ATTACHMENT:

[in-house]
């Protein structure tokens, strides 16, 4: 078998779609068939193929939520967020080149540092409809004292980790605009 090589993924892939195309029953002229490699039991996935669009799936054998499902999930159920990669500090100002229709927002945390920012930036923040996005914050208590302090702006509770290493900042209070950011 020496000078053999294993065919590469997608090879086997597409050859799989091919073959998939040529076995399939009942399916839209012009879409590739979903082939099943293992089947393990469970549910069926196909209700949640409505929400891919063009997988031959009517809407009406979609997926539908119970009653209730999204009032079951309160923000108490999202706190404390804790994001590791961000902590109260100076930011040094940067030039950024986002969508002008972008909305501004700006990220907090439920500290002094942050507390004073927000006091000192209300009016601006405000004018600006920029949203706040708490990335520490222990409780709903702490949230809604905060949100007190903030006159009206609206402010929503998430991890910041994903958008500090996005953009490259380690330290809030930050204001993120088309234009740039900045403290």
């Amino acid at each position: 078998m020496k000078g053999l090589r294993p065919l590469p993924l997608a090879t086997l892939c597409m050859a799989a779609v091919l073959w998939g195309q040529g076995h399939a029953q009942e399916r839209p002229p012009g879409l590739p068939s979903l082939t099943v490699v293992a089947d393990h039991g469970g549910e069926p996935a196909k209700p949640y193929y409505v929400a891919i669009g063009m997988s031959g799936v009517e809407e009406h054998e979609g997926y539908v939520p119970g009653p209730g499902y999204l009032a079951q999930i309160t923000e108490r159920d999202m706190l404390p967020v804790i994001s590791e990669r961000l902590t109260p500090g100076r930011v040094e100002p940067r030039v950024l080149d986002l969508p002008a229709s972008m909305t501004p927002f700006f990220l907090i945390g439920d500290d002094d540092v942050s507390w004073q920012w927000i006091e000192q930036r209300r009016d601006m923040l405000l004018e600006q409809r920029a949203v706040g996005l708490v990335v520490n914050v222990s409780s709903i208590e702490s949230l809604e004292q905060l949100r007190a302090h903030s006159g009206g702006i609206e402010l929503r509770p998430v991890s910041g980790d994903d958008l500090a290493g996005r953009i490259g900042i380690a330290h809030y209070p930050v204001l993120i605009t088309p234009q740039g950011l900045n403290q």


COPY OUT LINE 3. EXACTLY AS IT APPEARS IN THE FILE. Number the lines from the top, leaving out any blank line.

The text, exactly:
């Amino acid at each position: 078998m020496k000078g053999l090589r294993p065919l590469p993924l997608a090879t086997l892939c597409m050859a799989a779609v091919l073959w998939g195309q040529g076995h399939a029953q009942e399916r839209p002229p012009g879409l590739p068939s979903l082939t099943v490699v293992a089947d393990h039991g469970g549910e069926p996935a196909k209700p949640y193929y409505v929400a891919i669009g063009m997988s031959g799936v009517e809407e009406h054998e979609g997926y539908v939520p119970g009653p209730g499902y999204l009032a079951q999930i309160t923000e108490r159920d999202m706190l404390p967020v804790i994001s590791e990669r961000l902590t109260p500090g100076r930011v040094e100002p940067r030039v950024l080149d986002l969508p002008a229709s972008m909305t501004p927002f700006f990220l907090i945390g439920d500290d002094d540092v942050s507390w004073q920012w927000i006091e000192q930036r209300r009016d601006m923040l405000l004018e600006q409809r920029a949203v706040g996005l708490v990335v520490n914050v222990s409780s709903i208590e702490s949230l809604e004292q905060l949100r007190a302090h903030s006159g009206g702006i609206e402010l929503r509770p998430v991890s910041g980790d994903d958008l500090a290493g996005r953009i490259g900042i380690a330290h809030y209070p930050v204001l993120i605009t088309p234009q740039g950011l900045n403290q």